|Year : 2008 | Volume
| Issue : 6 | Page : 222-227
Utility of cysticercus fasciolaris antigen in Dot ELISA for the diagnosis of neurocysticercosis
Nitin Shukla1, Nuzhat Husain1, Girdhar G Agarwal2, Mazhar Husain3
1 Department of Pathology, King George's Medical University, Lucknow, Uttar Pradesh, India
2 Department of Statistics, King George's Medical University, Lucknow, Uttar Pradesh, India
3 Department of Neurosurgery, King George's Medical University, Lucknow, Uttar Pradesh, India
Dept. of Pathology, King George's Medical University, Lucknow - 226 003
Background: Clinical diagnosis of neurocysticercosis (NC) is established by CT scan and MRI. However, absolute diagnosis is not possible in a fair number of cases, and serological assays are used as adjunct. Besides, CT scan and MR imaging are resource-intensive tests and not practical for screening in endemic areas. Aim: To provide a low-cost, efficient, and reproducible assay for the detection of antibodies against cysticerci. Hence we have attempted to standardize and evaluate the diagnostic utility of the cysticercus fasciolaris antigen in a Dot ELISA assay for diagnosis of NC. Setting and Design: Tertiary hospital-based, case-control series. Materials and Methods: Confirmed cases of NC diagnosed by presence of ring lesions in CT scan or MR imaging with presence of scolex were taken as positive controls (n = 50). Negative controls (n = 50) included subjects with normal CT scan studies (n = 30) and diseased controls with ring lesions in CT scan confirmed to be neurotuberculosis (n = 20). Dot ELISA was standardized and validated with commercially available ELISA (UBI, USA) using sera from the study groups. Statistical Analysis: Chi-square test was used to compare the immunodiagnostic performance of the two tests. P value less than .05 (P <0.05) was considered significant. Results: The Dot ELISA had a sensitivity of 88% and specificity of 74% with a positive predictive value of 77.19% and negative predictive value of 81.06%. Likelihood ratios for a positive and a negative test were 3.4 and 0.2. The sensitivity and specificity of commercial ELISA were 92% and 84% respectively. Difference between the performances of the two tests was not significant statistically. Conclusions: Dot ELISA has sensitivity and specificity comparable to ELISA for the diagnosis of NC. The test is simpler, not requiring expertise and instrumentation. Further validation of the test as a screening tool is required.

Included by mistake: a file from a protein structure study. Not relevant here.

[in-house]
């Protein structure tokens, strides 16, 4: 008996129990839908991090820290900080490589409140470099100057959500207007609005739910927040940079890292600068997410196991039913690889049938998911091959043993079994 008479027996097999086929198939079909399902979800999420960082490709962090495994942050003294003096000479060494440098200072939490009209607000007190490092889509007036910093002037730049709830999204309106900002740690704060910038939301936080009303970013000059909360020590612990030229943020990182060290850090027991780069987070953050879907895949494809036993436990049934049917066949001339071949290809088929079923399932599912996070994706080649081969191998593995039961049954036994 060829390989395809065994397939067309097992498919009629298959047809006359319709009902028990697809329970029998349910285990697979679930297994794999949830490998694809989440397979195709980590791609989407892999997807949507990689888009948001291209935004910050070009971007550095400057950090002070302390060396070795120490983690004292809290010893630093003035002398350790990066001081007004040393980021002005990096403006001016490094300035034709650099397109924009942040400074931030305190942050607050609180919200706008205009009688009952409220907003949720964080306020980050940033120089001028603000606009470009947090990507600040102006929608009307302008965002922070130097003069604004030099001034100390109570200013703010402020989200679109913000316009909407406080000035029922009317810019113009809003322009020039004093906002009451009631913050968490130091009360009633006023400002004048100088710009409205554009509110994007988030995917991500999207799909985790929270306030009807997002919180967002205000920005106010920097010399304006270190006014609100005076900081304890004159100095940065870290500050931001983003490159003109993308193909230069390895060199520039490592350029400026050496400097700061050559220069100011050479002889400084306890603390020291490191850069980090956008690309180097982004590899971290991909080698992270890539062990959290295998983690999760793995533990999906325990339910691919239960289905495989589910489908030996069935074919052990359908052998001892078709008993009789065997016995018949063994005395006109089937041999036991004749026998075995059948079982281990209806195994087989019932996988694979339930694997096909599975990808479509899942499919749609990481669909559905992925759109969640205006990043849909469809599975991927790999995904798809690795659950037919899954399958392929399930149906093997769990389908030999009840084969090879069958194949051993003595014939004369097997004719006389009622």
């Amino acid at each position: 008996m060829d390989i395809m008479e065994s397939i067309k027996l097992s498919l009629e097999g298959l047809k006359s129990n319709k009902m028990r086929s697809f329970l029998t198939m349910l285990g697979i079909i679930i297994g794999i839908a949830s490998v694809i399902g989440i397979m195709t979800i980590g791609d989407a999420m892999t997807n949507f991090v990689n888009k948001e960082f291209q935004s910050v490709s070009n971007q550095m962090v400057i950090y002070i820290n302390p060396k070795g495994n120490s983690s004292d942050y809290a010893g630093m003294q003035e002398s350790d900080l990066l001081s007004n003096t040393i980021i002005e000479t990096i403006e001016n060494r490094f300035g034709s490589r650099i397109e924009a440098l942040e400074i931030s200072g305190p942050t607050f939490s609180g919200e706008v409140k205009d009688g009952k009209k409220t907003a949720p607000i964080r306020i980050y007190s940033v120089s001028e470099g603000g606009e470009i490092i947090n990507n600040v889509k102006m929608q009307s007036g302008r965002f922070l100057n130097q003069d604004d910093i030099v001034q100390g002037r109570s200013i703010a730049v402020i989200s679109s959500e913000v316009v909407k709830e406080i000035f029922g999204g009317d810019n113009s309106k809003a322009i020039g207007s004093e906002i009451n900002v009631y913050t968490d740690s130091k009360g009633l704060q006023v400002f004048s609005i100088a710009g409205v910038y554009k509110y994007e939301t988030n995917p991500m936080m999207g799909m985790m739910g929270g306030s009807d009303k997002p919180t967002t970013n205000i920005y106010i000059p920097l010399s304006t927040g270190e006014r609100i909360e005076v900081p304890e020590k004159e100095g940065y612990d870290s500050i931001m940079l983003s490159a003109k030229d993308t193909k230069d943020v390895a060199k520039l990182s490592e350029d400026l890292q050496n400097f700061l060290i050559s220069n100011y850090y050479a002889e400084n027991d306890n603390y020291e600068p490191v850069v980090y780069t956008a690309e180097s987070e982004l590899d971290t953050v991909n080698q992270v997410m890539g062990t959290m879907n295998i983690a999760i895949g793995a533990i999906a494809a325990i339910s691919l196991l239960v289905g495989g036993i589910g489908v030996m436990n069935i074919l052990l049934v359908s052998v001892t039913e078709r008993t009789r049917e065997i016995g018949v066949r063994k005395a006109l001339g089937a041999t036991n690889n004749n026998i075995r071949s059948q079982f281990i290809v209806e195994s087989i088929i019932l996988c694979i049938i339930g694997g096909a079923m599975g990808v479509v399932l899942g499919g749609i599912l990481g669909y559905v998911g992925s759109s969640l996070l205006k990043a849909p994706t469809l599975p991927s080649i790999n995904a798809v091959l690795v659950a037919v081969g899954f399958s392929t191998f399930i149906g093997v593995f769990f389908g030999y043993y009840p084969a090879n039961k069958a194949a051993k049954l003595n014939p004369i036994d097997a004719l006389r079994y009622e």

Keywords: Cysticercosis, Dot enzyme-linked immunosorbent assay (ELISA), ELISA
|How to cite this article:|
Shukla N, Husain N, Agarwal GG, Husain M. Utility of cysticercus fasciolaris antigen in Dot ELISA for the diagnosis of neurocysticercosis. Indian J Med Sci 2008;62:222-7
|How to cite this URL:|
Shukla N, Husain N, Agarwal GG, Husain M. Utility of cysticercus fasciolaris antigen in Dot ELISA for the diagnosis of neurocysticercosis. Indian J Med Sci [serial online] 2008 [cited 2013 May 25];62:222-7. Available from: http://www.indianjmedsci.org/text.asp?2008/62/6/222/41608
| ¤ Introduction|| |
Neurocysticercosis, an infestation caused by lodging of larval stage of Taenia solium in the brain, is the most common parasitic disease of the central nervous system. It is reported to cause 50,000 deaths per year throughout the world.  The disease is endemic in Andean area of South America, Brazil, China, Indian subcontinent, Indonesia, Mexico and Central America, Southeast Asia, and Sub-Saharan Africa. The diagnosis of neurocysticercosis is based on CT scan and MR imaging where the lesions are visualized as single or multiple ring-enhancing lesions. A set of diagnostic criteria have been listed with certain degrees of certainty by Del Brutto.  Visualization of scolex of the parasite in cystic lesion is an absolute diagnostic criteria in CT scans or MR imaging. The scolex may not, however, be visualized in many cases due to varying levels of imaging. The differential diagnosis of cystic ring lesions in CT varies from inflammatory conditions like tuberculosis, toxoplasmosis, and brain abscess to small gliomas and arteriovenous malformations. Serological tests like ELISA and EITB are used as an adjunct to confirm the diagnosis.
Most immunodiagnostic tests utilize membrane or scolex antigens or their purified derivatives from cysticercus cellulosae, the human pathogen. , We have used membrane antigen of cysticercus fasciolaris (larval stage of Taenia taeniaeformis pathogenic in rat) in anti-IgG and anti-IgM ELISA for the immunodiagnosis of NC.  In the current study, we have designed and evaluated a Dot ELISA using membrane extract of cysticercus fasciolaris antigen for immunodiagnosis of neurocysticercosis.